Clip 3 - 23 February 2018 - Law 19


To see this clip it is better to enlarge it to full size. Then you can see clearly what happens.

France have a scrum. Maxime Machenaud is to put the ball in. The ball comes back to France and play goes on.

It's what happens in the tunnel that is interesting.

Rugby football is governed my laws. It is the laws that make the game different from any other game and deserve great respect because they are the essence of the game.

The laws tell us what the scrumhalf must do when he puts the ball into the tunnel..

Law 19. The scrum-half throws in the ball:
 From the chosen side.
 From outside the tunnel.
 Without delay.
 With a single forward movement.
 At a quick speed.
 Straight along the middle line.
 So that it first touches the ground inside the tunnel.
Sanction: Free-kick.

The middle line is where the shoulders of the two front rows come together.

there are laws and there are laws. There are things called amendments which have the force of laws.

One of the amendments does away with the middle line.

Now the place where Machenaud takes up his position is nearer to the right, so that his left shoulder is at the middle line.

The amendments reads:

The scrumhalf must throw the ball in straight, but is allowed to align their shoulder on the middle line of the scrum, therefore allowing them to stand a shoulder width towards their own side of the middle line.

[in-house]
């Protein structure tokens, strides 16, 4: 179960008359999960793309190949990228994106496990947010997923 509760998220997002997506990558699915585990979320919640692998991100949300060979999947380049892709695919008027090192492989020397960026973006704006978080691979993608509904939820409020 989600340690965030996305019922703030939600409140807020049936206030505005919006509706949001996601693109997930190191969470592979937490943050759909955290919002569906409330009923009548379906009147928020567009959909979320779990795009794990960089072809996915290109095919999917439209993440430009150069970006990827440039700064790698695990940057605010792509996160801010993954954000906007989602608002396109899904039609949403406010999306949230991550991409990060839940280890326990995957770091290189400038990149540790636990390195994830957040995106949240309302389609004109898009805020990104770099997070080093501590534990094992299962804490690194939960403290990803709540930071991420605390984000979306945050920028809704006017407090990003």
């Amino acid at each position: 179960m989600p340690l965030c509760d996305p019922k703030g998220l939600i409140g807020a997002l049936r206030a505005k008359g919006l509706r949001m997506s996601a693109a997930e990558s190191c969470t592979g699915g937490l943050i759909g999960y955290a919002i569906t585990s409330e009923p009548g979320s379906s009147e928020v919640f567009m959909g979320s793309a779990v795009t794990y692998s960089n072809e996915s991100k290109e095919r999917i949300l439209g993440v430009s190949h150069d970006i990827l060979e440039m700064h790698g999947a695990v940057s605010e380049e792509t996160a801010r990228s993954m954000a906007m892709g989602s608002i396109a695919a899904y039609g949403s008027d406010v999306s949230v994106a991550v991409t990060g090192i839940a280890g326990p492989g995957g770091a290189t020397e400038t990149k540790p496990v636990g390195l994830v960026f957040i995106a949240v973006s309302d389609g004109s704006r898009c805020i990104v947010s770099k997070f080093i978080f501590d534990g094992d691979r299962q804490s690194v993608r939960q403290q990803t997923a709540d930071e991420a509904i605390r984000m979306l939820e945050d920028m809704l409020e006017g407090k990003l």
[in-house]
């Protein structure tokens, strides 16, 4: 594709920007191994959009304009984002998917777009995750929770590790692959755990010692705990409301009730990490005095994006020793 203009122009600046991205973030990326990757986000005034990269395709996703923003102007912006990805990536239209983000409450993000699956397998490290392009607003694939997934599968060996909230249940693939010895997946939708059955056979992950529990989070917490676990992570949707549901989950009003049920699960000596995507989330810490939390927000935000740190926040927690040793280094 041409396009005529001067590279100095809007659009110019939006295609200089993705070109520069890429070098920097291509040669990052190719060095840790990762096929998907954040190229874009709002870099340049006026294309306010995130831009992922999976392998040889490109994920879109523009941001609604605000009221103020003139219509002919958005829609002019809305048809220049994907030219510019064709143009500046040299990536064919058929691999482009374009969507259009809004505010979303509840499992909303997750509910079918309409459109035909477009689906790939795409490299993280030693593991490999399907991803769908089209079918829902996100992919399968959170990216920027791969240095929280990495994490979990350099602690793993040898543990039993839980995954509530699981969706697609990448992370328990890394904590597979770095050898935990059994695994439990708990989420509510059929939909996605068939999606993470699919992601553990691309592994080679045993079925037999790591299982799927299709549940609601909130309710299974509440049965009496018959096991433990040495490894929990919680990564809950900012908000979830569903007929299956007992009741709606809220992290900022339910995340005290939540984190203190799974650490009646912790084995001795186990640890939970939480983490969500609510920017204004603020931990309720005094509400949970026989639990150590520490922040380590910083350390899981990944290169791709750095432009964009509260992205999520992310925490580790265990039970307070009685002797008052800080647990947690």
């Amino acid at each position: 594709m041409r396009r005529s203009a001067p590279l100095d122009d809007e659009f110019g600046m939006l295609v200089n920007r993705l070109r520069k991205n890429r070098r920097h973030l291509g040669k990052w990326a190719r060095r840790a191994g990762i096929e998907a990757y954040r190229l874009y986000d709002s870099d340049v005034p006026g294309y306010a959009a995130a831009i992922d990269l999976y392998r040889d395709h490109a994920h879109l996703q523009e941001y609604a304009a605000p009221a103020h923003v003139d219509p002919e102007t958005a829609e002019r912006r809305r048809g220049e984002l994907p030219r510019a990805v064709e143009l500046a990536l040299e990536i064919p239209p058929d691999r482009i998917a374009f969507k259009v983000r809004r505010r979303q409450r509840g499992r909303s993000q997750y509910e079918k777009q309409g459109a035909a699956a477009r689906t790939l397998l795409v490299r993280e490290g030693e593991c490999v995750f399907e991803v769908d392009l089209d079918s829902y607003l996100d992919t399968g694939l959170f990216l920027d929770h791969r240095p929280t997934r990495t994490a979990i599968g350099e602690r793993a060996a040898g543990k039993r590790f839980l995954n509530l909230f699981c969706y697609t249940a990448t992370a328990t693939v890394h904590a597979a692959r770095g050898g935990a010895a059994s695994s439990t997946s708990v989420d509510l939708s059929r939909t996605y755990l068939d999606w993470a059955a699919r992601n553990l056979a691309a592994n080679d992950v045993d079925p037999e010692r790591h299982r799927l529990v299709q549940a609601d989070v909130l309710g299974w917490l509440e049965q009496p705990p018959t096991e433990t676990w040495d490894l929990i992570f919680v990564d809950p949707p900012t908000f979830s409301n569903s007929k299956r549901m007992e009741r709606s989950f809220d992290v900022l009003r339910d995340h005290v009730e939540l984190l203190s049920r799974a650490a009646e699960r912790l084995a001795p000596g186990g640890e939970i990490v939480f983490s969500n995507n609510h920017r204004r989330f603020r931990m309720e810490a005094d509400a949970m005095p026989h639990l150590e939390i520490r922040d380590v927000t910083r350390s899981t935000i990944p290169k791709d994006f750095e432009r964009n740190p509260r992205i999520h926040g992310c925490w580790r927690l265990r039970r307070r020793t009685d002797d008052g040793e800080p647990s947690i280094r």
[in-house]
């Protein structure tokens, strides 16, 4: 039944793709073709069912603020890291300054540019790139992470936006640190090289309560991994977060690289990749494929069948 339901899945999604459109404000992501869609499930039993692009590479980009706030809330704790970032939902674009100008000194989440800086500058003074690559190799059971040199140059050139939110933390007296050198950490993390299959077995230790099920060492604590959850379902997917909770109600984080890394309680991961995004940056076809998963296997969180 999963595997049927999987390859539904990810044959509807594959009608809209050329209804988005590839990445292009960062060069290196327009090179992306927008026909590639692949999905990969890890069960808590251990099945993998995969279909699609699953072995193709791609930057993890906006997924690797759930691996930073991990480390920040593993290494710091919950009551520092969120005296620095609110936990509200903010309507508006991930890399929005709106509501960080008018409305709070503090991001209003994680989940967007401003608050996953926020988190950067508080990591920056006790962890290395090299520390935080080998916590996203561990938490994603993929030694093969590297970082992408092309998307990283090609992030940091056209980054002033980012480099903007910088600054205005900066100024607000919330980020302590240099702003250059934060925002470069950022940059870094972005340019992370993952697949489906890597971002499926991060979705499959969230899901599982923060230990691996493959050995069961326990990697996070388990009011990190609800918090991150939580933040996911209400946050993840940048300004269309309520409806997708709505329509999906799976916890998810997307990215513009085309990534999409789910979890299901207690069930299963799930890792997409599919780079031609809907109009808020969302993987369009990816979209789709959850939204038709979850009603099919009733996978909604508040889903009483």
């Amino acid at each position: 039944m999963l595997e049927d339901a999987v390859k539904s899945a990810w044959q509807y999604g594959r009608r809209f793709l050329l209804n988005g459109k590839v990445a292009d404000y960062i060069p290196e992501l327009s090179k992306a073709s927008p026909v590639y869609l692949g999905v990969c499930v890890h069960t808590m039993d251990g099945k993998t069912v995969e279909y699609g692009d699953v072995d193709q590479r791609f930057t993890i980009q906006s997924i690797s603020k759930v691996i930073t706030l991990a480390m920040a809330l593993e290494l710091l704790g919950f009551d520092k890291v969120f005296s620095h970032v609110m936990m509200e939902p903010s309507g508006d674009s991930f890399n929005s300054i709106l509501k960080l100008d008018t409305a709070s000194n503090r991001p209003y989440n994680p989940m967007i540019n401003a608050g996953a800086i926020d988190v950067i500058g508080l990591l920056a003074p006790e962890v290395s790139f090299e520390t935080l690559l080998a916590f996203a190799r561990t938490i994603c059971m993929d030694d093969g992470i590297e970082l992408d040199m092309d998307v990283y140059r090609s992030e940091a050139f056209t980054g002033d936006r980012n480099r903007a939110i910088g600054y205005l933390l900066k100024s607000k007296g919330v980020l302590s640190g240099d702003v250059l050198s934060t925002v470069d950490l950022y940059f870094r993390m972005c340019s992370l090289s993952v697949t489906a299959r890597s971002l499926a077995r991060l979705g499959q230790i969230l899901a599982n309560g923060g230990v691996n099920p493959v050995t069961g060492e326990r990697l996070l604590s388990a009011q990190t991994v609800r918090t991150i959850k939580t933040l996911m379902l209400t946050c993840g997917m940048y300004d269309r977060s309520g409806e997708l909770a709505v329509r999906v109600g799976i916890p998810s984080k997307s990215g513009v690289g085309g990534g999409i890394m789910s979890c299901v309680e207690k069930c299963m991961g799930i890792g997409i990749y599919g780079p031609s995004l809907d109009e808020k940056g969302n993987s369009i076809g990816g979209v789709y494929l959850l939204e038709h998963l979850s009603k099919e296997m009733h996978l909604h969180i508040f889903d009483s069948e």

Rationale: To promote scrum stability, a fair contest for possession while also giving the advantage to the team throwing in.

People may look sceptically at the fair contest. Having one's hooker nearer to the scrumhalf is already an advantage for the team throwing in the ball.

The amendment then says:

Striking after the throw-in
Law 19 Once the ball touches the ground in the tunnel, any front-row player may use either foot to try to win possession of the ball. One player from the team who put the ball in must strike for the ball.
Rationale: To promote a fair contest for possession.
Sanction: Free-kick

That's different - that the team throwing in must strike for the ball. It's no longer just a case of pushing over the ball - oh, and the put-in must be straight.

Look at this scrum:

French hooker Guilhem Guirado pushes his right knee forward.
Then Machenaud puts the ball in straight to the knee.
Then the ball is diverted to the French side.

That is not according to law, original or amended.

Guirado pushes forward before the ball touches the ground in the tunnel.
Nobody in the French front row uses a foot to strike for the ball. A knee is not a foot.

Using a foot in the scrum dates back the first written law of 1866.

Is there any point in having laws at all, if they not observed in the highest form of the game? advert